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Chapter 10 - Taxation
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December 2004

Background

The EU acquis in this chapter mainly covers indirect taxation, in particular the Value Added Tax (VAT) and excise duties regimes, while on direct taxation the acquis is limited to legislation on corporate taxation.

VAT was introduced in the European Economic Community in 1970 by the first and second VAT directives and was intended to replace the production and consumption taxes that had hitherto been applied by the Member States. The decision taken in 1970 to allocate a proportion of VAT revenue calculated on a unified basis to finance the Community budget (part of the Community 's 'own resources') paved the way for harmonisation of VAT. The sixth VAT directive (77/388/EEC) ensured that the tax was applied to the same transactions in all Member States, so that they formed a common basis for funding the Community, and introduced a common assessment basis. The sixth directive, currently in force, represents the main body of law in the area of VAT, laying down all Community definitions and principles. These include the application of a non-cumulative general tax on consumption, which is levied on all stages of production and distribution of goods and services. This implies an equal tax treatment of domestic and non-domestic (import) transactions. Furthermore, the tax is based upon the neutrality principle whereby the tax applied to goods and services is exactly proportional to the price, whatever the number of transactions which take place in the production and distribution process before the stage at which the tax is finally charged. While laying down the major principles of VAT, the legislation leaves a number of options to Member States.

In the field of excise duties the acquis contains harmonised legislation as regards mineral oils, tobacco products and alcoholic beverages. Community legislation establishes the structure of the duty that should be charged, together with a system of minimum rates for each product group. Under the Community excise legislation, goods are subject to duty when they are produced within the Community or imported from a third country. However, the duty is payable only to the Member State in which the goods are consumed, and at the rates applicable in that Member State. The cornerstone of the excise system for movement of harmonised excisable goods between Member States is the tax warehouse, where goods subject to excise duty can be produced and stored under suspension of the duty. As a result of the introduction of the single market, all fiscal controls at the Community's internal frontiers were abolished by 1 January 1993.

The Community legislation in the area of administrative co-operation and mutual assistance provides tools to circumvent tax evasion and tax avoidance extending across the frontiers of Member States. It allows Member States to gather information about tax subjects from other Member States by exchange of information both automatically and on request. Finally, the acquis in the area of direct taxation mainly concerns some aspects of corporation taxes and capital duty. The measures in the field of corporation tax aim at facilitating administrative co-operation between national tax authorities and at removing obstacles to cross-border activities between enterprises. The Code of Conduct for business taxation represents a political commitment by Member States to tackle potentially harmful tax measures. Member States are committed to not introducing new tax measures which are harmful within the meaning of the Code and to examine their existing laws and practices with regard to the principles of the Code and to amend them where necessary as soon as possible.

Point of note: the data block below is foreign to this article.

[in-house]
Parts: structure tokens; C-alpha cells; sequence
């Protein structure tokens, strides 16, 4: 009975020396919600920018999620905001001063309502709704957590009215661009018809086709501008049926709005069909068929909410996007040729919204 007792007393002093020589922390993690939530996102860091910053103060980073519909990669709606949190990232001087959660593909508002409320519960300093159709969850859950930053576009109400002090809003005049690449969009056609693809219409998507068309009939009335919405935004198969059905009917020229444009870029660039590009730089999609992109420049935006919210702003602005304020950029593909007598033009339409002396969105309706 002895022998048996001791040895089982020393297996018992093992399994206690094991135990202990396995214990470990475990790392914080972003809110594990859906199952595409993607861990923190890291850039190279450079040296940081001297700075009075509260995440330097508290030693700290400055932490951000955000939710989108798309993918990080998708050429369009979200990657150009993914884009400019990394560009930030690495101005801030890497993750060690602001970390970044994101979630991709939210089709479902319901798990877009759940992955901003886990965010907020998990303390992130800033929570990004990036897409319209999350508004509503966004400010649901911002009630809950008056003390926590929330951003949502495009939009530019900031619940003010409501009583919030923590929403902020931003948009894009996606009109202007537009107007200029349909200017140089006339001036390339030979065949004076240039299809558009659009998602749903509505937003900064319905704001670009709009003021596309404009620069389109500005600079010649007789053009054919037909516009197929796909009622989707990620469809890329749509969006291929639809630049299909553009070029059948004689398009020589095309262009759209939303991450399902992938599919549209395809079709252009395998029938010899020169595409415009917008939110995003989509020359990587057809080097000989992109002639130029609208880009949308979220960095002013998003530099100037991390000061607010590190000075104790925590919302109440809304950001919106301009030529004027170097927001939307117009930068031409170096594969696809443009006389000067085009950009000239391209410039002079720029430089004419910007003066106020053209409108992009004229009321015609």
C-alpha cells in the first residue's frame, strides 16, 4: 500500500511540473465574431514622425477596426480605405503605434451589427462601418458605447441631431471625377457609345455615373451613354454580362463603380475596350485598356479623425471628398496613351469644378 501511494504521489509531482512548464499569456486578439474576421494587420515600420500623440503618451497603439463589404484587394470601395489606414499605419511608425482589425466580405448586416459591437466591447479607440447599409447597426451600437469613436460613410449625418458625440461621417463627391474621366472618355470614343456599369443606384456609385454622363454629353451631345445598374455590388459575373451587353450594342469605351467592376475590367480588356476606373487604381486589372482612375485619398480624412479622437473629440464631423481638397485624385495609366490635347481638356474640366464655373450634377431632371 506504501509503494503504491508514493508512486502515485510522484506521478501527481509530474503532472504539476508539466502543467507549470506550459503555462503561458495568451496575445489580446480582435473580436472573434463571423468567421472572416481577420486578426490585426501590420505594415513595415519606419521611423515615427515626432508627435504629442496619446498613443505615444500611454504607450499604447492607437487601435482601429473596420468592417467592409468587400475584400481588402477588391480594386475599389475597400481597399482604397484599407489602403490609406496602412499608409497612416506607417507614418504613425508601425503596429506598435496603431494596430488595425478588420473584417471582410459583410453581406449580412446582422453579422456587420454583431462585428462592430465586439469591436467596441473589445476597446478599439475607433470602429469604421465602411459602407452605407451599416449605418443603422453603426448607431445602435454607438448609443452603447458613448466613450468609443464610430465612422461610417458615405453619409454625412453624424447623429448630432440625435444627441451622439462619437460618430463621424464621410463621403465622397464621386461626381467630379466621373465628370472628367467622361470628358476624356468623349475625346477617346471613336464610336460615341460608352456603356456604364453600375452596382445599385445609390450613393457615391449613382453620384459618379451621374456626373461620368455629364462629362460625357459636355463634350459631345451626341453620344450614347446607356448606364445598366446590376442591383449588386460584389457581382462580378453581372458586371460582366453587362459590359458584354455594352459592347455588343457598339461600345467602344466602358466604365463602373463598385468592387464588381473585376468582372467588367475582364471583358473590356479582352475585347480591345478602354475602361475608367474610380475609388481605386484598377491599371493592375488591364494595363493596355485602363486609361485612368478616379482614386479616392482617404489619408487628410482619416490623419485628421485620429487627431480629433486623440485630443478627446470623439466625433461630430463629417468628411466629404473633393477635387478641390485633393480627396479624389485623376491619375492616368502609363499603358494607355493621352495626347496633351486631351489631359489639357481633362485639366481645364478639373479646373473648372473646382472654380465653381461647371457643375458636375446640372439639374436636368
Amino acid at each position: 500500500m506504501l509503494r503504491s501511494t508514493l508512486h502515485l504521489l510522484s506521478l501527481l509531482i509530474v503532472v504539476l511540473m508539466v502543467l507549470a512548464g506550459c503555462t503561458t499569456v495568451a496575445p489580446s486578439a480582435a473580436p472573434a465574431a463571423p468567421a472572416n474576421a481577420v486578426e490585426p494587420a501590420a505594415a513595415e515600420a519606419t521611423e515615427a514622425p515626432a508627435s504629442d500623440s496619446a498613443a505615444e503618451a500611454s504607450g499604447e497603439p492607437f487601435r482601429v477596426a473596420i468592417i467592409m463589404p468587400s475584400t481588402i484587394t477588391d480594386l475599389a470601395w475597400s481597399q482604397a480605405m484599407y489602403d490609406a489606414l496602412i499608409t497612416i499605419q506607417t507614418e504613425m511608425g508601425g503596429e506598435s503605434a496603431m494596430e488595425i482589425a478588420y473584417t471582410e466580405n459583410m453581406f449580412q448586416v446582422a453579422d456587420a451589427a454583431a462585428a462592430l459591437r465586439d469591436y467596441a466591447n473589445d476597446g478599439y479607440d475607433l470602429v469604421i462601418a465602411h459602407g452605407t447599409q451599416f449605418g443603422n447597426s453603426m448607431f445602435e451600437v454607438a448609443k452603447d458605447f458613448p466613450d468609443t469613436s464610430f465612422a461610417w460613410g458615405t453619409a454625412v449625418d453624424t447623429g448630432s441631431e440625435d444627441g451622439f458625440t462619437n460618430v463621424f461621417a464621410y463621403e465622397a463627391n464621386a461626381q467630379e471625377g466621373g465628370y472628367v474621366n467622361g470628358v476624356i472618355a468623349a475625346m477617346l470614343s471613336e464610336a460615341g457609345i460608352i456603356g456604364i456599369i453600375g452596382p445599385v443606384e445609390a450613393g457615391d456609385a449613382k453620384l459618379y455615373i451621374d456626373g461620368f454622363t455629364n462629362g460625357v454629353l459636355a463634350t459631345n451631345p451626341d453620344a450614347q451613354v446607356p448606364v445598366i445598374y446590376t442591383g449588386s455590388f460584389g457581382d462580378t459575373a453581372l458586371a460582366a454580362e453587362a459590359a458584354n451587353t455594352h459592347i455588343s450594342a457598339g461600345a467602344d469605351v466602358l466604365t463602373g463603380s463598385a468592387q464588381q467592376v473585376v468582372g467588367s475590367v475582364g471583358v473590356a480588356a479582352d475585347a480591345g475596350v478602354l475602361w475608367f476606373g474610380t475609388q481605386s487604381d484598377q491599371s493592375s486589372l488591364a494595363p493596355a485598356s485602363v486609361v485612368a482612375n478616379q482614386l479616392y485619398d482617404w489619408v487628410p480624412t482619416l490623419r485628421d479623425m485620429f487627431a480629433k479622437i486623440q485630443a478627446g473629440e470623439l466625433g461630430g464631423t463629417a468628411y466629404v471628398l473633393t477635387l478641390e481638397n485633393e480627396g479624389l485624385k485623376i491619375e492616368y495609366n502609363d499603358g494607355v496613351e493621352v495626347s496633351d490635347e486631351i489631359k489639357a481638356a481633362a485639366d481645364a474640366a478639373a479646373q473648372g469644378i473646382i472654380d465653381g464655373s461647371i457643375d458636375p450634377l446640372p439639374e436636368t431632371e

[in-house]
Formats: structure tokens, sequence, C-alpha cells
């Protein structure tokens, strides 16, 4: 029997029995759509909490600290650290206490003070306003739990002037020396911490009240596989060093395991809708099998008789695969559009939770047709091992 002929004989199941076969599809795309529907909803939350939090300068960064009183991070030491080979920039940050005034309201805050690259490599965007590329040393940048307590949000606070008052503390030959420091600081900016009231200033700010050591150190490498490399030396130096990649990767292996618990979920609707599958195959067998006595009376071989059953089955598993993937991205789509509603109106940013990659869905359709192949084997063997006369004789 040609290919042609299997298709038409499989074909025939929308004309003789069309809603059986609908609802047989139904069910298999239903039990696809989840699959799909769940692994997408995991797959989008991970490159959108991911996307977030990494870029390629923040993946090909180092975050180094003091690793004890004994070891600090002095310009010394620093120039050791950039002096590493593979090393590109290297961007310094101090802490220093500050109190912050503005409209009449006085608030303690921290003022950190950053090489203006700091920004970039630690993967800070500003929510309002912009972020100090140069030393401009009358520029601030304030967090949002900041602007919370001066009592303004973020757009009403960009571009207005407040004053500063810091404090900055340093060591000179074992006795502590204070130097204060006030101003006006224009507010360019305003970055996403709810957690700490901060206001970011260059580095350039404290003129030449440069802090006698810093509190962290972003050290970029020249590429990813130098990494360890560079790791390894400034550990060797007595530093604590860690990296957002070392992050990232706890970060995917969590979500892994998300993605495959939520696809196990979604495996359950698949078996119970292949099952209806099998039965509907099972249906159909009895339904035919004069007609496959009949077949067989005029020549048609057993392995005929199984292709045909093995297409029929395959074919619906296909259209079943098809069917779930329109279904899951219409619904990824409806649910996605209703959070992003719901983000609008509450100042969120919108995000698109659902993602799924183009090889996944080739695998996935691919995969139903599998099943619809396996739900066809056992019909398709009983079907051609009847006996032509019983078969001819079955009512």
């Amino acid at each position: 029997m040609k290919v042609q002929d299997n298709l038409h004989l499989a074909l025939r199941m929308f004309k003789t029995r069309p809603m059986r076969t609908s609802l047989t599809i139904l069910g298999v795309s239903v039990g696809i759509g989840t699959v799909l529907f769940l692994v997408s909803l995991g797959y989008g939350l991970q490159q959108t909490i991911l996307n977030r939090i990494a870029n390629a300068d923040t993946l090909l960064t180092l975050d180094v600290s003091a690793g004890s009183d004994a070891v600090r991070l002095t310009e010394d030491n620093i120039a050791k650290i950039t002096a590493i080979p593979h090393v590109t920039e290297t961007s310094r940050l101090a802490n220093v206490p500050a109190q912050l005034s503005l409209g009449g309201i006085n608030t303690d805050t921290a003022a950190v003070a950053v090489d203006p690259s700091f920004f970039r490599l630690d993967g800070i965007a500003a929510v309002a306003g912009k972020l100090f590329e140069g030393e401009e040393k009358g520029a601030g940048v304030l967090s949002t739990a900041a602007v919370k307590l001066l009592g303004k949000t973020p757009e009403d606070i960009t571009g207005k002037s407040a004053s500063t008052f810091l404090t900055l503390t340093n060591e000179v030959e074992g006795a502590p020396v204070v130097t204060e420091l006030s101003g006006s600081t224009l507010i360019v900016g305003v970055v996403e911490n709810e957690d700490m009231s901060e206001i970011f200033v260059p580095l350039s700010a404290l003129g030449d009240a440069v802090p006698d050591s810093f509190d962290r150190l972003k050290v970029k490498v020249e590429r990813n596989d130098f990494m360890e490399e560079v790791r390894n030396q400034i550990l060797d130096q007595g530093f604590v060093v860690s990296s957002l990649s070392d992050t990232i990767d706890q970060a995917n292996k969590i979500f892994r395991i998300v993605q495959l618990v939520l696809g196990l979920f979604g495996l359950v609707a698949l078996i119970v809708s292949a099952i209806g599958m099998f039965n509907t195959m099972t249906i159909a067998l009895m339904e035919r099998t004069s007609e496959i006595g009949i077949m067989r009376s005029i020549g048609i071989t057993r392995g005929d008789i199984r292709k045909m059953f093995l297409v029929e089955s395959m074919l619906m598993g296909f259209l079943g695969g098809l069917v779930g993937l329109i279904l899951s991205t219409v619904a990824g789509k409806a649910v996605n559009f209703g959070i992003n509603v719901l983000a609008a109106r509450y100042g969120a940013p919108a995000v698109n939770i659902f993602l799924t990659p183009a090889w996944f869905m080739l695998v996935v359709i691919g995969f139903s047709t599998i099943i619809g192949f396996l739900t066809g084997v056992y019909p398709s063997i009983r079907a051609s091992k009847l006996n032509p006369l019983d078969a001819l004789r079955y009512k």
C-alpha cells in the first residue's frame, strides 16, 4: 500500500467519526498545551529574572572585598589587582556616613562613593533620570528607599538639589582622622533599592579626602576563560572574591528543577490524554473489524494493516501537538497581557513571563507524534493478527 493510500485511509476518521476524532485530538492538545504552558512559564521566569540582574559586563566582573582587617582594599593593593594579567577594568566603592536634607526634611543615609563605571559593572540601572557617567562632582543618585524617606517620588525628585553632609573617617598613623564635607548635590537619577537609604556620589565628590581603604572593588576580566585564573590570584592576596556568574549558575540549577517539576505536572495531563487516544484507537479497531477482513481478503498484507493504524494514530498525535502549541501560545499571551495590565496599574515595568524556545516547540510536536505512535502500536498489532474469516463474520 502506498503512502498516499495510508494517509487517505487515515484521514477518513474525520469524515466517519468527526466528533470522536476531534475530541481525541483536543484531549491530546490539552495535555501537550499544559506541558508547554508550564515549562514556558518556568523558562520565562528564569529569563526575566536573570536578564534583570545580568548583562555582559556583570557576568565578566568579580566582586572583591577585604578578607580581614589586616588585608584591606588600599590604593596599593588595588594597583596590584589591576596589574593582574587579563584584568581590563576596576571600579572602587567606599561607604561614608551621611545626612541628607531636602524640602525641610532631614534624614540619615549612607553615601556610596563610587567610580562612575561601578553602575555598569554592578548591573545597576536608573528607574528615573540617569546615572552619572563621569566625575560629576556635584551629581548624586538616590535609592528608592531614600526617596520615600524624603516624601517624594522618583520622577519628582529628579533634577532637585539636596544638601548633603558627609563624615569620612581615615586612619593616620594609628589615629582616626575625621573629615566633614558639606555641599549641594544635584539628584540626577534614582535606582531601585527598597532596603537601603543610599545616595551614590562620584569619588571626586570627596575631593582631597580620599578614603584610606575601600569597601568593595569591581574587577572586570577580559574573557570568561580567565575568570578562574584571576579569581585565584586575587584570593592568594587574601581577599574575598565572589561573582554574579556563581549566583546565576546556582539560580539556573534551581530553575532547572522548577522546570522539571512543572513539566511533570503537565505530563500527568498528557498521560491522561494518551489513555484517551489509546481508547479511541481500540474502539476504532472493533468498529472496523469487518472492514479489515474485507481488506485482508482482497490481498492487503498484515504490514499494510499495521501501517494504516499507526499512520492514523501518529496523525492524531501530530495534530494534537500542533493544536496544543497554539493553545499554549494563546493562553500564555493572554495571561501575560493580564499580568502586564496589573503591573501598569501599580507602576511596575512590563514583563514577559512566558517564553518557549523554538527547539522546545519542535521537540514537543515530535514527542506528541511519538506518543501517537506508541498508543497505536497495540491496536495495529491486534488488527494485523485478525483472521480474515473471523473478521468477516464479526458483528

A strong and well-equipped administration is required for the application and enforcement of the taxation acquis.

On the whole, candidate countries have an indirect taxation regime close to the EU's, although on a number of technical specific issues (e.g. exemptions, rate levels, tax refunds, etc.) they are not yet completely aligned with the acquis. Most negotiating countries have provided the Conference with a timetable for full alignment, on both VAT and excise duties. This requires careful monitoring. In their negotiating positions, most candidate countries have declared that they accept and will apply the principles of the Code of Conduct for business taxation. The Commission is in the process of analysing the relevant legislation in candidate countries, with a view to identifying potentially harmful practices not in line with the Code of Conduct.

All candidate countries requested transitional measures and a limited number of derogations, mostly in the field of VAT and excises. One country put forward a request for a transitional arrangement in the field of direct taxation. The level of rates was certainly the most sensitive issue for candidate countries during negotiations. The VAT rates they apply may differ from the levels requested by the acquis, and in most cases excise duty rates are considerably lower than in the EU. Governments fear the economic and social implications of significantly raising rates -and hence prices- of socially sensitive goods by accession. Therefore, all candidate countries requested transitional periods on specific goods or services, aiming at stretching over a longer period of time the rate adjustment and at reducing its economic and social impact.

In considering whether transitional measures could be accepted, the EU took into consideration the need to safeguard the proper functioning of the internal market in the field of taxation, as well as the political, economic and social implications for the candidate countries. As a result, some transitional periods limited in time could be accepted, insofar as the impact on competition or on the internal market was considered to be limited, and a social need for candidate countries was clearly demonstrated.

State of play

Chapter 10 has been opened with all countries. It was finally closed with Hungary, the Czech Republic, Slovenia, Cyprus, Estonia, Latvia, Lithuania, Malta, Poland and Slovakia in December 2002.
It has also been closed with Bulgaria and with Romania in December 2004.

Compliance with the acquis

The latest assessment of each candidate country’s compliance with the acquis under this chapter heading, can be found in the 2004 Regular Reports and in the Comprehensive Monitoring Reports, available at: